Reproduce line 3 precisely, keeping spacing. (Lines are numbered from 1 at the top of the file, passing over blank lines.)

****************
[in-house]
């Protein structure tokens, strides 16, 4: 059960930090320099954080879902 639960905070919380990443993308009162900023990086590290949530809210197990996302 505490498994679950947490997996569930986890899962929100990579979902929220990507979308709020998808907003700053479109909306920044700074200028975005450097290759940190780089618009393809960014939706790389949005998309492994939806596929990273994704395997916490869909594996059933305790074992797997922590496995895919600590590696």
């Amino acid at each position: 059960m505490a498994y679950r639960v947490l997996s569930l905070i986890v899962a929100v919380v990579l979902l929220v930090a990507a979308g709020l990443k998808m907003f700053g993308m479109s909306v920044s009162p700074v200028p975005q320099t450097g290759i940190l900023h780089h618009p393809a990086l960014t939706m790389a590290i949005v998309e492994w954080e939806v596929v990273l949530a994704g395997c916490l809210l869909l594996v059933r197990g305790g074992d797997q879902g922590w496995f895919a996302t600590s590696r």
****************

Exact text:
């Amino acid at each position: 059960m505490a498994y679950r639960v947490l997996s569930l905070i986890v899962a929100v919380v990579l979902l929220v930090a990507a979308g709020l990443k998808m907003f700053g993308m479109s909306v920044s009162p700074v200028p975005q320099t450097g290759i940190l900023h780089h618009p393809a990086l960014t939706m790389a590290i949005v998309e492994w954080e939806v596929v990273l949530a994704g395997c916490l809210l869909l594996v059933r197990g305790g074992d797997q879902g922590w496995f895919a996302t600590s590696r």